Vitamin K antagonists versus antiplatelet therapy after transient ischaemic attack or minor ischaemic stroke of presumed arterial origin

ArticleinCochrane database of systematic reviews (Online) 9(9):CD001342 · September 2012with19 Reads
DOI: 10.1002/14651858.CD001342.pub3 · Source: PubMed
People who have a stroke due to a blockage of an artery have a higher risk of having another possibly fatal stroke, or a heart attack. Treatment with antiplatelet drugs (like aspirin) definitely reduces this risk. Blood thinning treatment (anticoagulation by vitamin K antagonists) was believed to provide added protection. We reviewed eight trials involving 5762 participants that compared anticoagulants with antiplatelet agents for preventing recurrent stroke and found no benefit of low intensity anticoagulation over aspirin, and an increased risk of bleeding with high intensity anticoagulation.
    • "As a result, early detection of an inadequate anticoagulant level might decrease, while concerns on side-effects and therapeutic benefits may compromise com- pliance [35] . Still, some studies suggest that INR monitoring during VKA treatment not necessarily improves adherence [36,37]. Yet, caution is warranted in interpreting our results and confirmation in other settings and locations inside and outside the Netherlands is warranted. "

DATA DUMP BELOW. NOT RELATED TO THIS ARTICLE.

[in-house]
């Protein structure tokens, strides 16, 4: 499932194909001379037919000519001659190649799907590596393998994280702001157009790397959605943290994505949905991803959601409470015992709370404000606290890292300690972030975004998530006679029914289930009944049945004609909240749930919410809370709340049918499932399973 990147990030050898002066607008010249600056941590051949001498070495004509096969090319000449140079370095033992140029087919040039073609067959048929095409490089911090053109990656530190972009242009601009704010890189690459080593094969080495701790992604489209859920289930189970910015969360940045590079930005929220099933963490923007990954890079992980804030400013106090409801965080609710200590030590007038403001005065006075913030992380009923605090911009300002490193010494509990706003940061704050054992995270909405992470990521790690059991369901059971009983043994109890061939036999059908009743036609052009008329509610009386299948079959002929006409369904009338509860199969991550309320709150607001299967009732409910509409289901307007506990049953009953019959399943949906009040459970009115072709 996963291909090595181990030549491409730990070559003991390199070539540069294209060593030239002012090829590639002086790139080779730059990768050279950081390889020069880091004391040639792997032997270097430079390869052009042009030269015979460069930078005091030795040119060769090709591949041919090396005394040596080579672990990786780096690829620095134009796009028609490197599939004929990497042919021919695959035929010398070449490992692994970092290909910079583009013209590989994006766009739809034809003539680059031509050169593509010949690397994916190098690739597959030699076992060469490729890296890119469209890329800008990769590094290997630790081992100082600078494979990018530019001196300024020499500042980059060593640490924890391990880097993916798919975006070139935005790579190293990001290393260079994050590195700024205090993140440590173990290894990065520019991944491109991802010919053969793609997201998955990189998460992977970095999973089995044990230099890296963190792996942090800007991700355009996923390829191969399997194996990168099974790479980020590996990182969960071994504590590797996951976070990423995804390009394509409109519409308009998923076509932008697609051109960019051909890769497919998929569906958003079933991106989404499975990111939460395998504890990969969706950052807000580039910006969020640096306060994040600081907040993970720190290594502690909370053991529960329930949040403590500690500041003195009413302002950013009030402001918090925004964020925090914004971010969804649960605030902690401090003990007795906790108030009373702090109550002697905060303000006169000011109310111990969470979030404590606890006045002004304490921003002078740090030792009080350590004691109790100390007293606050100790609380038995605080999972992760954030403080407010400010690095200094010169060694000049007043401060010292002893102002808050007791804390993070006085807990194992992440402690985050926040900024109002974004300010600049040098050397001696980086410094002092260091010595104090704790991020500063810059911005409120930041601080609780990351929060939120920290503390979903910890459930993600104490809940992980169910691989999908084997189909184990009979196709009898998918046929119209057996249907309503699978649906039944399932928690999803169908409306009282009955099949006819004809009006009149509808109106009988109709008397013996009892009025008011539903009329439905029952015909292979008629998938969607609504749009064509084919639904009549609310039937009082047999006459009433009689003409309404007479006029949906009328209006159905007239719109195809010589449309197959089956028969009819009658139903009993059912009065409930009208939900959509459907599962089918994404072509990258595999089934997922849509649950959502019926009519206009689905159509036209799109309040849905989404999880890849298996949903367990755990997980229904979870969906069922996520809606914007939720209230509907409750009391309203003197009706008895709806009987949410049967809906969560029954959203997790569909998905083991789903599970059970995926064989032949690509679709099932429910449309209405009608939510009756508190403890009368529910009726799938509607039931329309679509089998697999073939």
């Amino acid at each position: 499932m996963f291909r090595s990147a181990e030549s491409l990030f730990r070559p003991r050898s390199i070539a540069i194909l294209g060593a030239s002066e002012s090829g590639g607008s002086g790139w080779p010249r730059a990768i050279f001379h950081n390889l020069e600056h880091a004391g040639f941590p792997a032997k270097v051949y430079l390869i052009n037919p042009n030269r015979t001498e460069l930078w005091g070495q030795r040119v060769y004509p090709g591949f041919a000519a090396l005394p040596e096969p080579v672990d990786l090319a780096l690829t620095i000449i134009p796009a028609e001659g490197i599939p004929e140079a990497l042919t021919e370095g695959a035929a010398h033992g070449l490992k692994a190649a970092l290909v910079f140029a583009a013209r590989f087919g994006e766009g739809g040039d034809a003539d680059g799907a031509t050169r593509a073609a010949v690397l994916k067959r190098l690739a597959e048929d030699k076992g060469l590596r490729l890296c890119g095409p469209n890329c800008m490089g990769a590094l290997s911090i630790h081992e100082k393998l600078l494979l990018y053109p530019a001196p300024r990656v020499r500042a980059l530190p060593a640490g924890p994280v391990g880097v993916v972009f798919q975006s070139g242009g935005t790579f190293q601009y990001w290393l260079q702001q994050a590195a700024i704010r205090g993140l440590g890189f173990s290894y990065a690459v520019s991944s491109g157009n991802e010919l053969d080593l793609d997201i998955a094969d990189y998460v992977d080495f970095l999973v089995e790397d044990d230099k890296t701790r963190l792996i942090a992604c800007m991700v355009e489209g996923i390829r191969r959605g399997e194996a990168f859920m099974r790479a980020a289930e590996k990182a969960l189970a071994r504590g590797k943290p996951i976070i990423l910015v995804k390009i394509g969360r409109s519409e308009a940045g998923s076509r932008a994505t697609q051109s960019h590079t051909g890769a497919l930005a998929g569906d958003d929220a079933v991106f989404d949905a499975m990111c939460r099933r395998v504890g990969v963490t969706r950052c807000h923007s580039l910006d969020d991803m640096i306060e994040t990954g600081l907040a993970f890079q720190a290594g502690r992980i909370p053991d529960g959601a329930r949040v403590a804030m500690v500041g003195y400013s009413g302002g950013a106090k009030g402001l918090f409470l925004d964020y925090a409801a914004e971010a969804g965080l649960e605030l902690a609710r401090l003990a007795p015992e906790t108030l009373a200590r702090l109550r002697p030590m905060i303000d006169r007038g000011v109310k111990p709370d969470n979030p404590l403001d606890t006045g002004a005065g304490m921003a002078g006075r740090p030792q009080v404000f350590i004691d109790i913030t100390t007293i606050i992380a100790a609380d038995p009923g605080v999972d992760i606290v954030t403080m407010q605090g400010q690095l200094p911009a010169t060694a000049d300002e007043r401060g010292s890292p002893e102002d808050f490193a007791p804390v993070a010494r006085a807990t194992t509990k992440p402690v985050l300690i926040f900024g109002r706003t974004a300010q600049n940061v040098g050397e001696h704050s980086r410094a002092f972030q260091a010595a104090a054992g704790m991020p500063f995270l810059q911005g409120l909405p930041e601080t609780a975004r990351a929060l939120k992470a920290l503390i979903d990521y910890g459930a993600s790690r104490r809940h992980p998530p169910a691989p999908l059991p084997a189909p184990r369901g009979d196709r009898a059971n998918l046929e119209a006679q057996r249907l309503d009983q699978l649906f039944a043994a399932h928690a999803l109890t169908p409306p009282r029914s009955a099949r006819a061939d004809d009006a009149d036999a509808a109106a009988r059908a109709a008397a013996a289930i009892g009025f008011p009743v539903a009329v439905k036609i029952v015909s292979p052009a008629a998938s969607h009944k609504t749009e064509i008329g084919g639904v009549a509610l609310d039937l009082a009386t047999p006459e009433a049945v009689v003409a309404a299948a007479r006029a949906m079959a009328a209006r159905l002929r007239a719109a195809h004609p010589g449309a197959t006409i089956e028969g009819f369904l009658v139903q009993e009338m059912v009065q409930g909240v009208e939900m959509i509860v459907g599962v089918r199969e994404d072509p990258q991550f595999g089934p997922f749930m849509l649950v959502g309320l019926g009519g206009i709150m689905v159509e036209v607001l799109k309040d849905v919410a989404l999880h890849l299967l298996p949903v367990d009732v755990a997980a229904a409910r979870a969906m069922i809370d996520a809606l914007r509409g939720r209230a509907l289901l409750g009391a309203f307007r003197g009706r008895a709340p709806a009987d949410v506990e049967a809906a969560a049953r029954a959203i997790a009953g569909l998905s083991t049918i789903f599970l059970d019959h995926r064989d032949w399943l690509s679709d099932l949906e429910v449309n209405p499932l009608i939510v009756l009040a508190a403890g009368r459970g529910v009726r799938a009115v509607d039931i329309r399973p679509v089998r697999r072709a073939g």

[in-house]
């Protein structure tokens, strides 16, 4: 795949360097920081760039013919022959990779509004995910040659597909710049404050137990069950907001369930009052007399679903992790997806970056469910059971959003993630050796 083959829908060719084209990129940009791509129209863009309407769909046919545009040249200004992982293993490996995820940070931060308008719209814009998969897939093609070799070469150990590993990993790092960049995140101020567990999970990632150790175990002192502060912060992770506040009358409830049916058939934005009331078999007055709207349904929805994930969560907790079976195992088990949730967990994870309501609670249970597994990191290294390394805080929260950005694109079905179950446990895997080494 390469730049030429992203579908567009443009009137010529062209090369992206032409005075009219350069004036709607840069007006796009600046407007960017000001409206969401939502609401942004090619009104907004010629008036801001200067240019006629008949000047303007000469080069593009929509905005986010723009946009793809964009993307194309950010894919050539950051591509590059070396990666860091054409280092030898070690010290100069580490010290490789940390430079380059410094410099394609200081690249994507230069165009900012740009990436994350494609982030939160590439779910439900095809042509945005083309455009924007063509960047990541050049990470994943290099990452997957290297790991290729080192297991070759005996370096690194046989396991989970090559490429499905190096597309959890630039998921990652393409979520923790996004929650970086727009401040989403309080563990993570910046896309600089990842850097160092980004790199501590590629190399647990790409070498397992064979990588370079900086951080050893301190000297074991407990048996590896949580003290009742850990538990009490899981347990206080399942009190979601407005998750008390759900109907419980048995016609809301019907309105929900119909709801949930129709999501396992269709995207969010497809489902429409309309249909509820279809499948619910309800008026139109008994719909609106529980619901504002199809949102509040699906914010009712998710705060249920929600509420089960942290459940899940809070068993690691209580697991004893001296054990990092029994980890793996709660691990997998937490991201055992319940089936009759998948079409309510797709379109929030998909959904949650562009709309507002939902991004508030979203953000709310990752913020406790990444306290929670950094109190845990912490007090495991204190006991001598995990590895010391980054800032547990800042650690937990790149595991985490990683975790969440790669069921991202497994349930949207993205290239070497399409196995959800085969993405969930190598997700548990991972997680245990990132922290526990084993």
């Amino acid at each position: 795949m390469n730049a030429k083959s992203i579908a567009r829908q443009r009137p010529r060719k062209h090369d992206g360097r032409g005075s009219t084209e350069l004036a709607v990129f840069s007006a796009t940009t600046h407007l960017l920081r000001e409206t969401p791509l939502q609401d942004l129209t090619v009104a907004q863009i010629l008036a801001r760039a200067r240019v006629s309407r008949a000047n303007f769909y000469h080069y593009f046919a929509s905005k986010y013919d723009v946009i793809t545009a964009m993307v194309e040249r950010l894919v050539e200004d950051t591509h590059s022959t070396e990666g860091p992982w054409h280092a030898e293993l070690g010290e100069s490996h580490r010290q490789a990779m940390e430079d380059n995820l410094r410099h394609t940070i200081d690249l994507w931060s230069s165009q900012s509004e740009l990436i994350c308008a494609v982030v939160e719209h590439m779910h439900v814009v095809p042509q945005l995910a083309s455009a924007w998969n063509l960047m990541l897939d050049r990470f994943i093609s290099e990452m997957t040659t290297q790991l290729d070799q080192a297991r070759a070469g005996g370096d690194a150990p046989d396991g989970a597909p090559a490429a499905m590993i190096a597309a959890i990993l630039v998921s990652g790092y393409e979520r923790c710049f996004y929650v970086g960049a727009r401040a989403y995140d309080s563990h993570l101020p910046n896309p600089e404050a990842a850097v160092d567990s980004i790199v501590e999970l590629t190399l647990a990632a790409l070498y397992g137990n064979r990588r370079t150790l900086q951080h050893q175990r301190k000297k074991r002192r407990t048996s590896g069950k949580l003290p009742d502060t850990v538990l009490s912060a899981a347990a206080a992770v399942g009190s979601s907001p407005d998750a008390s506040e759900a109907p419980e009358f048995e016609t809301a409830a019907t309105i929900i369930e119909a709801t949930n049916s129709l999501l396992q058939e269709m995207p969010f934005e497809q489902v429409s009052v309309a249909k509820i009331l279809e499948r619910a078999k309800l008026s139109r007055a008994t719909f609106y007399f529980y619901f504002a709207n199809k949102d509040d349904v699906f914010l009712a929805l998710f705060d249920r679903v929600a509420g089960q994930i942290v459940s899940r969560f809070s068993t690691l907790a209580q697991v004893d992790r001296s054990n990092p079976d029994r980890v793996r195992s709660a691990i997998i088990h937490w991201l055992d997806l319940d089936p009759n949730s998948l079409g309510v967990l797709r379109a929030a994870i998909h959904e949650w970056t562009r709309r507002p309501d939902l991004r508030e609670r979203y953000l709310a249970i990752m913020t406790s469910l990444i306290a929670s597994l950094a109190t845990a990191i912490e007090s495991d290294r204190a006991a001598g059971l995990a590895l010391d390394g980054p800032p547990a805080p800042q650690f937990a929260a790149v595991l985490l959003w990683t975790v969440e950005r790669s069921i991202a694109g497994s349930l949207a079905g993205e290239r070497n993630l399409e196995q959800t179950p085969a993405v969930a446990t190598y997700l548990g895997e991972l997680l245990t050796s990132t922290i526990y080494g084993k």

[Show abstract] [Hide abstract] ABSTRACT: Background: Vitamin-K antagonists (VKAs) present an effective anticoagulant treatment in deep venous thrombosis (DVT). However, the use of VKAs is limited because of the risk of bleeding and the necessity of frequent and long-term laboratory monitoring. Therefore, new oral anticoagulant drugs (NOACs) such as dabigatran, with lower rates of (major) intracranial bleeding compared to VKAs and not requiring monitoring, may be considered. Objectives: To estimate resource utilization and costs of patients treated with the VKAs acenocoumarol and phenprocoumon, for the indication DVT. Furthermore, a formal cost-effectiveness analysis of dabigatran compared to VKAs for DVT treatment was performed, using these estimates. Methods: A retrospective observational study design in the thrombotic service of a teaching hospital (Deventer, The Netherlands) was applied to estimate real-world resource utilization and costs of VKA monitoring. A pooled analysis of data from RE-COVER and RE-COVER II on DVT was used to reflect the probabilities for events in the cost-effectiveness model. Dutch costs, utilities and specific data on coagulation monitoring levels were incorporated in the model. Next to the base case analysis, univariate probabilistic sensitivity and scenario analyses were performed. Results: Real-world resource utilization in the thrombotic service of patients treated with VKA for the indication of DVT consisted of 12.3 measurements of the international normalized ratio (INR), with corresponding INR monitoring costs of €138 for a standardized treatment period of 180 days. In the base case, dabigatran treatment compared to VKAs in a cohort of 1,000 DVT patients resulted in savings of €18,900 (95% uncertainty interval (UI) -95,832, 151,162) and 41 (95% UI -18, 97) quality-adjusted life-years (QALYs) gained calculated from societal perspective. The probability that dabigatran is cost-effective at a conservative willingness-to pay threshold of €20,000 per QALY was 99%. Sensitivity and scenario analyses also indicated cost savings or cost-effectiveness below this same threshold. Conclusions: Total INR monitoring costs per patient were estimated at minimally €138. Inserting these real-world data into a cost-effectiveness analysis for patients diagnosed with DVT, dabigatran appeared to be a cost-saving alternative to VKAs in the Netherlands in the base case. Cost savings or favorable cost-effectiveness were robust in sensitivity and scenario analyses. Our results warrant confirmation in other settings and locations.